Insurgency in north-east
UPA between the devil and the deep sea
By Jyoti Lal Chowdhury
Letter from N-E
The Congress-led UPA government might blink at the serious problem of infiltration in the north-east in order to maintain and nurture its vote-bank, but it can hardly afford to gloss over the issue of insurgency, which, of late, has again come at the centre stage of turbulence. By following the ‘carrot and stick’ policy, the NDA government was able to rein in the extremist groups to a large extent.
Bodo Liberation Tigers bade farewell to arms and settled for an Autonomous Council under the 6th Schedule of the Constitution for the Bodos in Assam. The United People'sDemocratic Solidarity, fighting for an independent state for the Karbis, is engaged in the peace-keeping process. The National Liberation Front of Tripura too has decided to eschew violence. The National Socialist Council of Nagaland led by Khaplang has also agreed to a ceasefire. The Dima Halam Daogah campaigning for Dimaraji responded to the peace overtures of the Vajpayee government.
Similarly, Hmar People'sConference (Democratic) too followed suit. Feelers from Meghalaya-based A?chik National Volunteer Council and Hynniewtrep National Liberation Council paved the ground for talks.
Vajpayee did well to discuss the matter with the Chief Ministers of Assam, Manipur and Arunachal Pradesh. Besides, the Chief Minister of Mizoram, Zoramthanga, who was the second-in-command of Mizo National Front, was quite appropriately made a catalyst in the crucial talks.
Most importantly, National Socialist Council of Nagaland (NSCN) under the command of Isac Chishi Swu and Thuinge-lang Muivah (TM), a dreaded outfit, after more than six decades of bush war, sat thrice across the negotiation table with Atal Behari Vajpayee, the then Prime Minister, and set the process for settlement of the vexatious Naga issue.
A significant milestone on Naga issue was to raise the dialogue to the prime ministerial level, a persistent demand of the NSCN leaders, Swu and Muivah. After their meet in Delhi with Prime Minister Atal Behari Vajpayee on January 22, 2003, both Swu and Muivah were convinced that the NDA government was serious about resolving the Naga issue. It was a new beginning since substantive issues were touched upon, the most intricate being the integration of the Naga-inhabited areas of Assam, Manipur and Arunachal Pradesh with Nagaland.
Vajpayee did well to discuss the matter with the Chief Ministers of Assam, Manipur and Arunachal Pradesh. Besides, the Chief Minister of Mizoram, Zoramthanga, who was the second-in-command of Mizo National Front, was quite appropriately made a catalyst in the crucial talks. K. Padmanabaiah continues to act as an interlocutor of the Government of India.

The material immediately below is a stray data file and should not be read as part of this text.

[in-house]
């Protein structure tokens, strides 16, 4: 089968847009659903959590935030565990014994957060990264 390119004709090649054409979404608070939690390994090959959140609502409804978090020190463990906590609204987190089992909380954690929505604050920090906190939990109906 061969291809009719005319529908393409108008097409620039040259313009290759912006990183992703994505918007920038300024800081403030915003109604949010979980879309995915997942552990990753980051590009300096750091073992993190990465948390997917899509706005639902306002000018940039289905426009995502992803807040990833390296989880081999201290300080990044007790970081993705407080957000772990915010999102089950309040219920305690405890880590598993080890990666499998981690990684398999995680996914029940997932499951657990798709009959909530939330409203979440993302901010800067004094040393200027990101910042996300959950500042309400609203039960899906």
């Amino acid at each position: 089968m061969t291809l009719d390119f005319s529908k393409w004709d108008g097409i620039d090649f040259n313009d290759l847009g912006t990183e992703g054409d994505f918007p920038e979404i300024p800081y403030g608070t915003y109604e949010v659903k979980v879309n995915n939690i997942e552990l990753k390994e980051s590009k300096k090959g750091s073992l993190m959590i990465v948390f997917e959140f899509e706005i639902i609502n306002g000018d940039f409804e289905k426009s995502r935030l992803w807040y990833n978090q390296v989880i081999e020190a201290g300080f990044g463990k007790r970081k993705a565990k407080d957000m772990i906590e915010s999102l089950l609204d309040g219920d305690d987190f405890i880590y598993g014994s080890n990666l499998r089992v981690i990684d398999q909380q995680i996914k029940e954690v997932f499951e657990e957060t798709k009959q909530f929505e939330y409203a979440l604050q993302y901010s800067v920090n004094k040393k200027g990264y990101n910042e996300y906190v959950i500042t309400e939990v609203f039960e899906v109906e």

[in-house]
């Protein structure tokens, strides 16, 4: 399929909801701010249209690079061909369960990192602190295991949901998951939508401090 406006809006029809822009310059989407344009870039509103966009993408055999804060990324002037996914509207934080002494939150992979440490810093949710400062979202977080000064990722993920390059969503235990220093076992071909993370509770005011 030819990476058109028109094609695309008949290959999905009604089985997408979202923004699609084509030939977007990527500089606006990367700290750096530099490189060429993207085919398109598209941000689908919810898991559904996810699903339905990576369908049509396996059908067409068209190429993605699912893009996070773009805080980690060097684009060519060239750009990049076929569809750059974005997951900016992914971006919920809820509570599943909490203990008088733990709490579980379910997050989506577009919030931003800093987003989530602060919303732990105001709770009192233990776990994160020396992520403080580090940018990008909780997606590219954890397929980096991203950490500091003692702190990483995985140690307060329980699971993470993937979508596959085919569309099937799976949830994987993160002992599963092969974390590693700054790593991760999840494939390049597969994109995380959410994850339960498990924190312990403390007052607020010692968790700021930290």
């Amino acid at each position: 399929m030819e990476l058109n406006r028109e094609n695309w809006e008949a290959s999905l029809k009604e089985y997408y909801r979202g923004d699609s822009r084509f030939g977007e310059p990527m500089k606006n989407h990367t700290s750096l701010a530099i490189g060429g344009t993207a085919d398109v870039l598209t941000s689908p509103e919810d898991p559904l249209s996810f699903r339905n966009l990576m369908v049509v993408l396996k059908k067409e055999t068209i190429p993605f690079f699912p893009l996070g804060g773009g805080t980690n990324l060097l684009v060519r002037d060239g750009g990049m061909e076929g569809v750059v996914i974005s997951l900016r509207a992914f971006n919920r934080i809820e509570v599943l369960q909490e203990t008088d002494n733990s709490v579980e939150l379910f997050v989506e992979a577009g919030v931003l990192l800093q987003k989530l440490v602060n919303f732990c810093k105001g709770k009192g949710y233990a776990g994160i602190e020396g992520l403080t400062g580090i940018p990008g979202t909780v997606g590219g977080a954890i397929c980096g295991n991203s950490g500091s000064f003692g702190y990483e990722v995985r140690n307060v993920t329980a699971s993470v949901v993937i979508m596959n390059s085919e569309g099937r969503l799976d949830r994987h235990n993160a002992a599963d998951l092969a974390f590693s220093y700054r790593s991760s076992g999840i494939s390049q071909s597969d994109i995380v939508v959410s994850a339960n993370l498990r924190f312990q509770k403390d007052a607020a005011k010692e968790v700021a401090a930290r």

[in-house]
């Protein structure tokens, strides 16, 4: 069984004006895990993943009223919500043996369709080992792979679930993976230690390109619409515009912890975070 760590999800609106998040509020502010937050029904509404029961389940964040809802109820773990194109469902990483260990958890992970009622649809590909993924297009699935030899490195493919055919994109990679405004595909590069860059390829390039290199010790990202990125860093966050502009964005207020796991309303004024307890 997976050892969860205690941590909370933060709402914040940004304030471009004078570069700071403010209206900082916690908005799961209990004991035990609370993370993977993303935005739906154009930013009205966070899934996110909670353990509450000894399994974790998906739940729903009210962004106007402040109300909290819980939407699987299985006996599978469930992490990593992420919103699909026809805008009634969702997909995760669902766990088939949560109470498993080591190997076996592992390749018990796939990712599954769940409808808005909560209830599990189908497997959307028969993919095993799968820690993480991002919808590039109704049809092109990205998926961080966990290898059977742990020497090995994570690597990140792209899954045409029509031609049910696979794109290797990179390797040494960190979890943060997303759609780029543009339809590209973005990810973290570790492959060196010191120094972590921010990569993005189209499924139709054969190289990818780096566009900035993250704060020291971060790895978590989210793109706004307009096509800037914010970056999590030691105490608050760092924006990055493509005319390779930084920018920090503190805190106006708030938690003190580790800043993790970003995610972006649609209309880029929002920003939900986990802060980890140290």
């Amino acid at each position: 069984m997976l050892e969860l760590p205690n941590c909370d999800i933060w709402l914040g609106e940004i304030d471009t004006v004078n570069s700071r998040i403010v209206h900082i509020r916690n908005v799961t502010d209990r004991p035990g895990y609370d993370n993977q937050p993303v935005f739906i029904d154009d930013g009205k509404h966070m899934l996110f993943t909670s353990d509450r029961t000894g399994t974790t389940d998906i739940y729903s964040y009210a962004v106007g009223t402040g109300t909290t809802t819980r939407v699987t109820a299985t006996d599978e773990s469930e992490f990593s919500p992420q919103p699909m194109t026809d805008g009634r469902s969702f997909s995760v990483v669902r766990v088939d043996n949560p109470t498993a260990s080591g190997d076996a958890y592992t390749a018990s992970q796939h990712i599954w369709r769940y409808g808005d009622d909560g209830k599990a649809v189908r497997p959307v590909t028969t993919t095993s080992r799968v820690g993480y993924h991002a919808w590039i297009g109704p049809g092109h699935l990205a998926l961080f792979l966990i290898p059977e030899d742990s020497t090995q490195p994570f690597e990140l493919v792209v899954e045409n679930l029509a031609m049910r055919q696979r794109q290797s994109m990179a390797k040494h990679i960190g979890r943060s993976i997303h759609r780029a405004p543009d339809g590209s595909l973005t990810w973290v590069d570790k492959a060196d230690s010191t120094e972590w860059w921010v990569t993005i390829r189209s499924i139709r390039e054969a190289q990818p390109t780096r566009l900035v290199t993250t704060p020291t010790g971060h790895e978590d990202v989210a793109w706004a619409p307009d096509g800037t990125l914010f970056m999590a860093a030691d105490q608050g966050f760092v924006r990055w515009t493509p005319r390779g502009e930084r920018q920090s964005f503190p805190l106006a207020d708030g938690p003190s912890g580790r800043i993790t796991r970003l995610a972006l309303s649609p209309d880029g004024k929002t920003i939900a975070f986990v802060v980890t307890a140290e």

Vajpayee'sstatesmanship and political sagacity came in for high praise from the NSCN supremos Swu and Muivah, who agreed to come back to Delhi last June end, but the venue was shifted to the Hague. After two-days of Hague talks on June 23 and 23 last, Swu and Muivah stated, “Nagas separated through states and nations should be reunited.”
On this sensitive and emotive issue, Vajpayee with his uncanny thought and vision kept the NSCN leaders in good humour with his strategy to carry all sides along for reaching a broad-based consensus.
And, when the time for tough talks came, the NDA government did not hesitate. It took the Royal Government of Bhutan to crack down on the United Liberation Front of Assam, National Democratic Front of Bodoland and Kamtapur Liberation Organisation. Their leaders and cadres surrendered in large numbers. The Bangladesh government and the Junta regime in Myanmar were put under pressure to flush out the north-east militants from their lands. Myanmar agreed. The Indian security forces at the same time continued their offensive against the unrelenting Manipur-based ultras—the People'sLiberation Army, the United National Liberation Front and the People'sRevolutionary Party of Kangleipak.
The Vajpayee government knew it well that if NSCN (IM) could be made to talk peace, other groups would follow soon. It was a cautious and pragmatic approach. The UPA government should have understood that any of its imprudent actions would put a spoke in the wheel of the peace process and frustrate all the spade work done by the NDA government.
Naga MPs, W.W. Konyak and T.R. Zeliang, irked at the attitude of the UPA government cautioned that “the collapse of the talks would be calamitous”. Neiphiu Rio-led Democratic Alliance demanded a statement from Prime Minister Manmohan Singh on what transpired during the recent talks with Isac and Muivah at Hague. In all fairness, the UPA government is caught between the frying pan and the fire.
Fact File on Naga Insurgency
1826: British defeat Burmese. Ahoms and Meitei kingdoms fall under their control.
1866: British create the Naga Hills District.
1879: Naga hills are under British control.
1929: Nagas submit memorandum to the Simon Commission to be left alone.
1946: Naga National Council formed under A.Z. Phizo. On August 14, 1947 the NNC declares independence.
1956: Naga Home Guard was turned into underground army. Federal Government of Nagaland proclaimed. Indian army enters Nagaland.
1963: Nagaland state formed, placed under Ministry of External Affairs, and subsequently brought under the Home Ministry in 1972.
1980: National Socialist Council of Nagaland was formed with Isac Chishi Swu, president, and Thuingelang Muivah as general secretary.
1988: NSCN splits; another faction floated under Khaplang.